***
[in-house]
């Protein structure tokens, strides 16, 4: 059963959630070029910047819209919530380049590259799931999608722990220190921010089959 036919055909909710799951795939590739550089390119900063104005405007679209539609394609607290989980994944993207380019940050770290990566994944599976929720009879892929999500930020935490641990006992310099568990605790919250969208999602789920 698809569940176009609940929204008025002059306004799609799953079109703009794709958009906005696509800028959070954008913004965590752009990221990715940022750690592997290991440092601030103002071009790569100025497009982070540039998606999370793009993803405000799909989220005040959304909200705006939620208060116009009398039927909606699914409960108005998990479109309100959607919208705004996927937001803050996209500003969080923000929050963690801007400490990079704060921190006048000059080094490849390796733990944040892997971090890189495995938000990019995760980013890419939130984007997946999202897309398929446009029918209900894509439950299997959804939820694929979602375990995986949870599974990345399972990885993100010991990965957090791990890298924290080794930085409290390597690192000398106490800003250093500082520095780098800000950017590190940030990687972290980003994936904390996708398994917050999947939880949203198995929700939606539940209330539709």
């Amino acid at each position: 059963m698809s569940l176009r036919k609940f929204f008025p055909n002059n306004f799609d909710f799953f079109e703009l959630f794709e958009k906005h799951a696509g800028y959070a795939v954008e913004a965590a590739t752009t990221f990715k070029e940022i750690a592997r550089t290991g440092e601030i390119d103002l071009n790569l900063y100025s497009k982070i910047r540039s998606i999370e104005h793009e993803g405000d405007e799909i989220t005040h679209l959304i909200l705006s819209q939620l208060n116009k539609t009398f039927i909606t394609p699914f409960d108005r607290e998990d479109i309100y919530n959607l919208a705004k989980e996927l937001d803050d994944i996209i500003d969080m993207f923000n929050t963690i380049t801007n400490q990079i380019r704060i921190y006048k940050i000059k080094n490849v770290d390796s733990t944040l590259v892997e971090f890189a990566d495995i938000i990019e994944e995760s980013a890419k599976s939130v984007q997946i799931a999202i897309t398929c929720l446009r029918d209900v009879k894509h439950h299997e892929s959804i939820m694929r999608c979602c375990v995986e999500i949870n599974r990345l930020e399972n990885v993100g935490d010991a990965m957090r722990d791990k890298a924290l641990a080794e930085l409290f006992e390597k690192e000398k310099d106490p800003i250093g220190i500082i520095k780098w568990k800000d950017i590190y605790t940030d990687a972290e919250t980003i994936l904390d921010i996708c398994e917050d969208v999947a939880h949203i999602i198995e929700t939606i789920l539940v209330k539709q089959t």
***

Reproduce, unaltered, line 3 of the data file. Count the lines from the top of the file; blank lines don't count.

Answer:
């Amino acid at each position: 059963m698809s569940l176009r036919k609940f929204f008025p055909n002059n306004f799609d909710f799953f079109e703009l959630f794709e958009k906005h799951a696509g800028y959070a795939v954008e913004a965590a590739t752009t990221f990715k070029e940022i750690a592997r550089t290991g440092e601030i390119d103002l071009n790569l900063y100025s497009k982070i910047r540039s998606i999370e104005h793009e993803g405000d405007e799909i989220t005040h679209l959304i909200l705006s819209q939620l208060n116009k539609t009398f039927i909606t394609p699914f409960d108005r607290e998990d479109i309100y919530n959607l919208a705004k989980e996927l937001d803050d994944i996209i500003d969080m993207f923000n929050t963690i380049t801007n400490q990079i380019r704060i921190y006048k940050i000059k080094n490849v770290d390796s733990t944040l590259v892997e971090f890189a990566d495995i938000i990019e994944e995760s980013a890419k599976s939130v984007q997946i799931a999202i897309t398929c929720l446009r029918d209900v009879k894509h439950h299997e892929s959804i939820m694929r999608c979602c375990v995986e999500i949870n599974r990345l930020e399972n990885v993100g935490d010991a990965m957090r722990d791990k890298a924290l641990a080794e930085l409290f006992e390597k690192e000398k310099d106490p800003i250093g220190i500082i520095k780098w568990k800000d950017i590190y605790t940030d990687a972290e919250t980003i994936l904390d921010i996708c398994e917050d969208v999947a939880h949203i999602i198995e929700t939606i789920l539940v209330k539709q089959t």